In November 2005 the R Five re-entered service when she was chartered to Oceania Cruises and renamed Nautica.[2] On 30 November 2008 the Nautica was sailing from Safaga, Egypt to Salah, Oman on the Maritime Safety Protection Area established in the Gulf of Aden due to persistent pirate attacks on the area, when at approximately 9:28 AM UTC+3 the ship encountered two Somalian pirate skiffs. Captain Jurica Brajcic ordered the ship to take evasive manoeuvres and to sail away at flank speed. The Nautica was able to outrun her attackers, although the ship was fired at eight times. None of the 684 passengers or 401 crew onboard were injured in the attack.[7][8] Following the attack the Nautica proceeded normally to her next scheduled port of call.[10]

References

  1. ^ a b c d e f g h i j k l m Asklander, Micke. (2000)"R Five"M/S . Fakta om Fartyg (in Swedish). Retrieved 30 November 2008. 
  2. ^ a b c d e f g Ward, Douglas (2006). Complete Guide to Cruising & Cruise Ships. Singapore: Berlitz. pp. 459–460.  
  3. ^ a b c > Overview > Summary"Nautica"Registry > . DNV Exchange. Der Norskae Veritas. Retrieved 1 December 2008. 
  4. ^ a b c d e f Boyle, Ian. "Renaissance". Simplon Postcards. Retrieved 30 November 2008. 
  5. ^ a b c d > Overview > Yard"Nautica"Registry > . DNV Exchange. Der Norskae Veritas. Retrieved 1 December 2008. 
  6. ^ a b c > Overview > Dimensions"Nautica"Registry > . DNV Exchange. Der Norskae Veritas. Retrieved 1 December 2008.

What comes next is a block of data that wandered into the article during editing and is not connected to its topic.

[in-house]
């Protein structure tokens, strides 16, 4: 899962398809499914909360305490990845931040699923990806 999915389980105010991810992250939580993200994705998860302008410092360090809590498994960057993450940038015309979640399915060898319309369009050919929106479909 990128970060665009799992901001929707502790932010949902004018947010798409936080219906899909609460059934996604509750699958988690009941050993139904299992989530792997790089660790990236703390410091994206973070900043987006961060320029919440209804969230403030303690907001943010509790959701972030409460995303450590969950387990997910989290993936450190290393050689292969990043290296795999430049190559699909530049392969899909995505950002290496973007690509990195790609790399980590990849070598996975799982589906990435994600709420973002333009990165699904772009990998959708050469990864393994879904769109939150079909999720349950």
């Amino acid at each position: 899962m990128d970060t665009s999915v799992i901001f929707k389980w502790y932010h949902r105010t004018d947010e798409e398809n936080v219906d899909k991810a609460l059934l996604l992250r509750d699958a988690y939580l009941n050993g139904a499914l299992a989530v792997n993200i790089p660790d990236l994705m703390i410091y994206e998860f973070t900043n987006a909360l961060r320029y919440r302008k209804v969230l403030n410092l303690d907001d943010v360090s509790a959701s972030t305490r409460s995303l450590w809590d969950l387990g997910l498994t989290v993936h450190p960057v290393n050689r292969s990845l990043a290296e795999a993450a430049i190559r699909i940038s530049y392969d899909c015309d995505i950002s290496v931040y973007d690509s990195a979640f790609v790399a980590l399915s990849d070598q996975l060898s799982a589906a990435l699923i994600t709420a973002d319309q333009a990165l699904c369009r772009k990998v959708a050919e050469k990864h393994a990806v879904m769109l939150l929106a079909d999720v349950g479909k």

7. ^ a b Sloan, Gene (30 November 2008). "Shots fired as pirates attack Oceania cruise ship". USA Today Cruise Log. USA Today. Retrieved 1 December 2008. 
  8. ^ a b on the target of pirates"Nautica"Oceania Cruises' . Cruise Business Review. Cruise Media Oy Ltd. 30 November 2008. Retrieved 30 November 2008. 
  9. ^ Ward (2008). p. 45
  10. ^ fights off pirate attack"Nautica"Oceania Cruises’ . ExpertCruiser.com. JetNet Media, Inc. 30 November 2008. Retrieved 1 December 2008. 

External links

  • Official website
This article was sourced from Creative Commons Attribution-ShareAlike License; additional terms may apply. World Heritage Encyclopedia content is assembled from numerous content providers, Open Access Publishing, and in compliance with The Fair Access to Science and Technology Research Act (FASTR), Wikimedia Foundation, Inc., Public Library of Science, The Encyclopedia of Life, Open Book Publishers (OBP), PubMed, U.S. National Library of Medicine, National Center for Biotechnology Information, U.S. National Library of Medicine, National Institutes of Health (NIH), U.S. Department of Health & Human Services, and USA.gov, which sources content from all federal, state, local, tribal, and territorial government publication portals (.gov, .mil, .edu). Funding for USA.gov and content contributors is made possible from the U.S. Congress, E-Government Act of 2002.
 
Crowd sourced content that is contributed to World Heritage Encyclopedia is peer reviewed and edited by our editorial staff to ensure quality scholarly research articles.
 
By using this site, you agree to the Terms of Use and Privacy Policy. World Heritage Encyclopedia™ is a registered trademark of the World Public Library Association, a non-profit organization.
 



Copyright © World Library Foundation. All rights reserved. eBooks from World eBook Library are sponsored by the World Library Foundation,
a 501c(4) Member's Support Non-Profit Organization, and is NOT affiliated with any governmental agency or department.